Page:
30 Jan Be warned: the falling US dollar could crush these top FTSE 100 stocks
The shock Brexit result in June 2016 was a disaster for the pound, but a triumph for the FTSE 100. As sterling crashed against almost every global currency, the country’s blue-chip stocks flew. Companies on the UK’s benchmark index generate more than three-quarters of their earnings overseas, and these were typically now worth around 16% more once converted back into sterling.
However, now the trade is going the other way as the pound strengthens and the dollar weakens. The winners of the last 18 months risk becoming 2018’s losers.
Naturally, some FTSE 100 companies did better out of sterling’s meltdown than others. Plant hire specialist Ashtead Group has more US exposure than any other stock on the FTSE 100, generating a whopping 85% of its sales in the US. Its share price has almost exactly doubled from 1,014p immediately after the referendum to today’s 2,116p.
North American exposure
Other factors are at play as well, for example Ashtead benefitted from another type of storm, hurricanes Harvey, Irma and Maria, winning valuable clean-up contracts. Along with the weak pound, that helped it posted a 16% rise in half-year pre-tax profits to £493.1m last month.
Plumbing supplier Ferguson (LSE: FERG) generates 79% of its earnings from the US and has been another beneficiary, its share price leaping from 3,554p to 5,542p since the referendum, a rise of 55%. It is the same story with Shire Pharmaceuticals, which has 67% US exposure, and saw its share price leap almost 30% in the months after the referendum. Cruise operator Carnival, which has 64% dollar earnings, saw its stock jump 58% from 3,389p to peak at 5,355p last September.
Naturally, high dollar earnings are no guarantee of success even when the greenback is riding high against the pound. Shire has struggled since its $32bn acquisition of US company Baxalta in 2016, which as my foolish friend GA Chester pointed out, has increased debt and risk. And publishing group Pearson earns a hefty 64% of its income in the US but has been hit hard by falling educational sales in North America. Its dollar earnings have fallen, as has its share price.
However, even success stories will find making progress harder as currency tailwinds turn into headwinds. One year ago, the pound traded at just over $1.25. Today, it is a little over $1.40, a rise of 12% in a year. Anybody invested in Ashtead, Ferguson, Shire, Carnival or Pearson needs to take this into account. A US bear market would be another blow.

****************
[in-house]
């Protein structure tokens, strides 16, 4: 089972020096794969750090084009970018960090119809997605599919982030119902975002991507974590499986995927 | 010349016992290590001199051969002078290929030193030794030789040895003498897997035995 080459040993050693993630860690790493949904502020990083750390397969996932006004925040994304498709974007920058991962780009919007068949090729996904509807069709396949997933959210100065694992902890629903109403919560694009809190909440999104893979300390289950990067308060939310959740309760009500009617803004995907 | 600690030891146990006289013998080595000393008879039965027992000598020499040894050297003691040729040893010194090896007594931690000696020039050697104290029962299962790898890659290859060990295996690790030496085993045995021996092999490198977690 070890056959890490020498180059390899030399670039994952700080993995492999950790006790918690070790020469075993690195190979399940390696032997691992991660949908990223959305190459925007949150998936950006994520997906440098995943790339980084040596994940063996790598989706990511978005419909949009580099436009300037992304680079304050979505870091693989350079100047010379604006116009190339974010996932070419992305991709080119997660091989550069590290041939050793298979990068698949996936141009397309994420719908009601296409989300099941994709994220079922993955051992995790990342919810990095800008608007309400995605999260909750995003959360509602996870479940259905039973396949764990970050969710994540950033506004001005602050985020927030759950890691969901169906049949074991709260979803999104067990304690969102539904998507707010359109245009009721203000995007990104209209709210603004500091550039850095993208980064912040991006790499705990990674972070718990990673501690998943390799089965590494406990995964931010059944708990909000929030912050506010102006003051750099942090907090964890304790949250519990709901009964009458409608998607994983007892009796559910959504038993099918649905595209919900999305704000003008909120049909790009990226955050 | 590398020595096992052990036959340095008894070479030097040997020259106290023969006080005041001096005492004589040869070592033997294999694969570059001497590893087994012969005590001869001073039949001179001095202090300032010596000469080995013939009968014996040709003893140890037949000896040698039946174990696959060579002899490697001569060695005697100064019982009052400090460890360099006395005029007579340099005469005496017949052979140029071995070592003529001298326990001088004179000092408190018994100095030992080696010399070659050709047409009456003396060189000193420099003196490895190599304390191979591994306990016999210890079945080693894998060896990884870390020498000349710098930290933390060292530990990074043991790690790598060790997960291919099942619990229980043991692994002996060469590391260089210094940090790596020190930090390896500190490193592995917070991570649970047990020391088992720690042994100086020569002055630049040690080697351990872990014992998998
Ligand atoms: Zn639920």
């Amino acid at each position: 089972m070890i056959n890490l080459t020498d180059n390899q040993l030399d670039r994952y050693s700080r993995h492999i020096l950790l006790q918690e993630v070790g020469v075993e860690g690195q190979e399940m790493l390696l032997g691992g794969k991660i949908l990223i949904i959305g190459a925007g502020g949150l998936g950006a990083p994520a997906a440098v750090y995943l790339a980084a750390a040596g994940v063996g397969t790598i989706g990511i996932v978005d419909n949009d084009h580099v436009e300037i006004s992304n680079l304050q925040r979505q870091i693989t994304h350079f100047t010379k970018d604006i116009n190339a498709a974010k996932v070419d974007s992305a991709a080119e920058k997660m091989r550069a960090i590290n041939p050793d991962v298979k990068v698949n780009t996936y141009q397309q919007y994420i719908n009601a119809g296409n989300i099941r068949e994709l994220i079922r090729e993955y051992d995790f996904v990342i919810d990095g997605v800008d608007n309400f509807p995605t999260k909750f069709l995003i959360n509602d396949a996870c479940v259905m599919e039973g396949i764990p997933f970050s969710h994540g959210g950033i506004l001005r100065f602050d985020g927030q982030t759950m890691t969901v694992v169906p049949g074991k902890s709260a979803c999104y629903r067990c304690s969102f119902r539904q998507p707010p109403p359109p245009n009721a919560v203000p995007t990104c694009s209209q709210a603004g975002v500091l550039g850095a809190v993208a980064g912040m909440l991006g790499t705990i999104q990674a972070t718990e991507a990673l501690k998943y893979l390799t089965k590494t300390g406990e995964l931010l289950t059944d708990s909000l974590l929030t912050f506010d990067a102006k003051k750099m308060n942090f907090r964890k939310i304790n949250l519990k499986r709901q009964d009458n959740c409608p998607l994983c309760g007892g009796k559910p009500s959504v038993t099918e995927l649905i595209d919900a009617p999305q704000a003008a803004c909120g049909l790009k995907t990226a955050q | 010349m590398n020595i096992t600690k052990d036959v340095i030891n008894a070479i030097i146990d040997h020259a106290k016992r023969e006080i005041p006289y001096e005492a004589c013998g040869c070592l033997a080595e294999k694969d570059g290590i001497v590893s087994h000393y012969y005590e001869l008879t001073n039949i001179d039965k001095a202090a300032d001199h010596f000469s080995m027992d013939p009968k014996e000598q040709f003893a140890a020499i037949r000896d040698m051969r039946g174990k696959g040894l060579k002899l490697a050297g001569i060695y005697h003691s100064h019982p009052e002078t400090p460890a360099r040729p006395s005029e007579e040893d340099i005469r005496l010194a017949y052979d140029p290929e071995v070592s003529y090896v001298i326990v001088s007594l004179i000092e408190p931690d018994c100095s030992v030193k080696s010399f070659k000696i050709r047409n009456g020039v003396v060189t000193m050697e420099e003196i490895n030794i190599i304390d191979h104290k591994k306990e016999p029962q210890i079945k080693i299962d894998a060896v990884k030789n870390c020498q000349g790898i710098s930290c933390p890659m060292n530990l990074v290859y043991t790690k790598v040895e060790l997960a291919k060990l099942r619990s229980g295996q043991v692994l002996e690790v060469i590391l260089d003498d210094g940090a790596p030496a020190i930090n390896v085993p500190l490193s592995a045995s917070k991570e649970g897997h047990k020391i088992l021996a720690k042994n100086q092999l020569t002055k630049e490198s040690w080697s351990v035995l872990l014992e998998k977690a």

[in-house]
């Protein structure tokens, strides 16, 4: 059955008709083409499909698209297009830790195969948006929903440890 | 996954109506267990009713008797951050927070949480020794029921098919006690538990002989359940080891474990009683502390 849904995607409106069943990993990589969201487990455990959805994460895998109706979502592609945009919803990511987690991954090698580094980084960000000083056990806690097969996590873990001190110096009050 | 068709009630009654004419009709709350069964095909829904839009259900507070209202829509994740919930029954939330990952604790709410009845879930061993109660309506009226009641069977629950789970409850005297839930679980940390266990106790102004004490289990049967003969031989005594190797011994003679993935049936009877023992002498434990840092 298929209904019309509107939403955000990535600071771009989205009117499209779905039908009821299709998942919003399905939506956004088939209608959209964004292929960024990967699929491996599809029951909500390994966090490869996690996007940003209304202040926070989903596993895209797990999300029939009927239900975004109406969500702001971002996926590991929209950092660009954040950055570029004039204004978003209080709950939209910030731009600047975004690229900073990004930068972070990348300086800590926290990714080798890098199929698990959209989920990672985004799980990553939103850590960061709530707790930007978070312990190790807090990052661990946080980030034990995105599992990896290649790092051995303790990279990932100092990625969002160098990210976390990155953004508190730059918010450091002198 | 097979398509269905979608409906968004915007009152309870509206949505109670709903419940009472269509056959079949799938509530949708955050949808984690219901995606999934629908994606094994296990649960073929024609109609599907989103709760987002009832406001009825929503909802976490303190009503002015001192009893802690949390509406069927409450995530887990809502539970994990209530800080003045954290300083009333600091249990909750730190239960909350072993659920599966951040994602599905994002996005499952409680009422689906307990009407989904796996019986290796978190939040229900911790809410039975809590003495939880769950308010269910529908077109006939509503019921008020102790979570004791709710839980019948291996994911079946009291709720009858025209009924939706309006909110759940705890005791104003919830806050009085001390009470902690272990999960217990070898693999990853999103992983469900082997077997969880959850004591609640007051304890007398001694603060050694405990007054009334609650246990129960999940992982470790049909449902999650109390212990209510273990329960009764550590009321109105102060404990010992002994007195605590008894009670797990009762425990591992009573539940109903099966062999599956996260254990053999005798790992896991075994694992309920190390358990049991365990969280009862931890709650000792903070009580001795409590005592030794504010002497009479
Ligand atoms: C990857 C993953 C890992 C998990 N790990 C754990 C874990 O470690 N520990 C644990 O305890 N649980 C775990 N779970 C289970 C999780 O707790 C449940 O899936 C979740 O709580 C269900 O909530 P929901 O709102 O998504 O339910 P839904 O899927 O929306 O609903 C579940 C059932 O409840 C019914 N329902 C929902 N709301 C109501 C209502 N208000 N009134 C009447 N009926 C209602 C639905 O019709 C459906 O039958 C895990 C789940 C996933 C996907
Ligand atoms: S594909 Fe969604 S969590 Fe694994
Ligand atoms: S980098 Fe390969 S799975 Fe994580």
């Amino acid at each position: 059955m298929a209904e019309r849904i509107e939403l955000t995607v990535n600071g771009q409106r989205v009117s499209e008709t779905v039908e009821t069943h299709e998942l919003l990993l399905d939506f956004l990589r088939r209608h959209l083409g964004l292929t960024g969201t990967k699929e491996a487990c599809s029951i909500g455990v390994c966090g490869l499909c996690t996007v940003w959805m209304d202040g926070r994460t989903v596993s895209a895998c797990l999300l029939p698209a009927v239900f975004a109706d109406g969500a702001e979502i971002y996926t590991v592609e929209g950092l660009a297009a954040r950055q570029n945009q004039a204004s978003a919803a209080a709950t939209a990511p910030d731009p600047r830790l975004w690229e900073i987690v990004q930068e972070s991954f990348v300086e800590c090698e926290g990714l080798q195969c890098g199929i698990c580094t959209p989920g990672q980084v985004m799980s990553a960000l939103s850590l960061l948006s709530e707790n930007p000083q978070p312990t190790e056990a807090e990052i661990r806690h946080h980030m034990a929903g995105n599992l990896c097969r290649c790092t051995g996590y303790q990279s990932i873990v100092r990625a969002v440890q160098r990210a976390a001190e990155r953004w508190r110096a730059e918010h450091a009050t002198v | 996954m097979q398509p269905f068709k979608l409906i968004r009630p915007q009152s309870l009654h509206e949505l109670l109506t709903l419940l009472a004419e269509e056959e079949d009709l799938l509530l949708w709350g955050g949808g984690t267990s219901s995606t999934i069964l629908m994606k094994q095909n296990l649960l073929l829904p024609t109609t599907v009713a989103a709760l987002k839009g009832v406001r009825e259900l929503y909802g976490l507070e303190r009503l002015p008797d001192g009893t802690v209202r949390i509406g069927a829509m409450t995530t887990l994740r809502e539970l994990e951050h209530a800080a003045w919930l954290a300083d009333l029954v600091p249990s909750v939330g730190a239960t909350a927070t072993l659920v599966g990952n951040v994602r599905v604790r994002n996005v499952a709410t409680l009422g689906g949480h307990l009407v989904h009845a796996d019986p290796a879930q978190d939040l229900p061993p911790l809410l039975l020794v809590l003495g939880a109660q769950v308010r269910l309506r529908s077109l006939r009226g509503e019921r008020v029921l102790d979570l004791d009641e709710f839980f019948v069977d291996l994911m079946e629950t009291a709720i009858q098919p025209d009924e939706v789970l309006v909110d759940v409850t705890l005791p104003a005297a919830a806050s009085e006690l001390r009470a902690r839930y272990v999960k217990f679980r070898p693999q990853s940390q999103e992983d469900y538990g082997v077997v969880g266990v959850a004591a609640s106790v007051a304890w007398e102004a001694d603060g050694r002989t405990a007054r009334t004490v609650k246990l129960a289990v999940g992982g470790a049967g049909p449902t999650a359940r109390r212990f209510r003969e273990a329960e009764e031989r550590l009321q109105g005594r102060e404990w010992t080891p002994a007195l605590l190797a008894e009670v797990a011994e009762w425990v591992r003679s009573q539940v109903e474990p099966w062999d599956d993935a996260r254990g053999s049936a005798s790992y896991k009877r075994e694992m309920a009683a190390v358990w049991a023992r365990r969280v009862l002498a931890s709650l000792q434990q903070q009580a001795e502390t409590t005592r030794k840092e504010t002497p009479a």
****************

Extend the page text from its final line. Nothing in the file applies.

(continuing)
So far the FTSE 100 as a whole has held up despite dollar weakness. That now hangs in the balance as well.
Naturally, currency shifts are not the only issue. Ashtead is still flying, up 32% in the last six months. However, currently trading at 25 times earnings, maybe it is not such a hot play today. Ferguson is also continuing its rally, while Shire stumbles and Carnival is becalmed. Pearson is also struggling, but as Roland Head pointed out, it could be on the cusp of a turnaround.
The pound may have beefed up against the dollar but there is no guarantee this will last. If Brexit negotiations hit a wall it could quickly lose its newfound muscle.
Brexit looks more complex by the day and whether you voted Leave or Remain, your portfolio remains at serious risk if it all ends badly.
This special Motley Fool report sets out exactly what Brexit means for your portfolio, and how you can take advantage by picking up top company stocks at bargain basement prices.
Don’t simply fret about Brexit but click here to read this no obligation report. It will be yours in moments and won’t cost you a penny.
- How I plan to beat the FTSE 100 in 2018
- Is the FTSE 100 ‘overvalued’ at 7,600 points?
- Could the FTSE 100 make you a million in 2018?
- The FTSE 100’s bargain valuation and 4% yield are too hot to ignore
Harvey Jones has no position in any of the shares mentioned. The Motley Fool UK has recommended Carnival and Shire. Views expressed on the companies mentioned in this article are those of the writer and therefore may differ from the official recommendations we make in our subscription services such as Share Advisor, Hidden Winners and Pro. Here at The Motley Fool we believe that considering a diverse range of insights makes us better investors.